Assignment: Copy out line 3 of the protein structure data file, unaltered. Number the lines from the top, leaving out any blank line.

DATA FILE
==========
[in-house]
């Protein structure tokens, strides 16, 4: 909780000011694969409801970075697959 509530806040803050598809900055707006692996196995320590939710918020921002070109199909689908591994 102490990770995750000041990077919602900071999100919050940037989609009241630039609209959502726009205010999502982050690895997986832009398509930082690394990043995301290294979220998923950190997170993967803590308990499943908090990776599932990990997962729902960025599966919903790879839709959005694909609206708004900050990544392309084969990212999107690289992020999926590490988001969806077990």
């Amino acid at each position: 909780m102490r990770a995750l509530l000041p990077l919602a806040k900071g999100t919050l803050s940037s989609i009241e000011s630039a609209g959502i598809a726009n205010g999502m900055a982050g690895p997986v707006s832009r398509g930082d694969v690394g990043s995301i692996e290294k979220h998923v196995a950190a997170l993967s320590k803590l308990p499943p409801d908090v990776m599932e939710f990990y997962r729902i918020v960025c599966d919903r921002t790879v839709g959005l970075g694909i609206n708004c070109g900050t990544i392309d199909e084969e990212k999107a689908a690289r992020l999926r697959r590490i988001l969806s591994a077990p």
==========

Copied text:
């Amino acid at each position: 909780m102490r990770a995750l509530l000041p990077l919602a806040k900071g999100t919050l803050s940037s989609i009241e000011s630039a609209g959502i598809a726009n205010g999502m900055a982050g690895p997986v707006s832009r398509g930082d694969v690394g990043s995301i692996e290294k979220h998923v196995a950190a997170l993967s320590k803590l308990p499943p409801d908090v990776m599932e939710f990990y997962r729902i918020v960025c599966d919903r921002t790879v839709g959005l970075g694909i609206n708004c070109g900050t990544i392309d199909e084969e990212k999107a689908a690289r992020l999926r697959r590490i988001l969806s591994a077990p």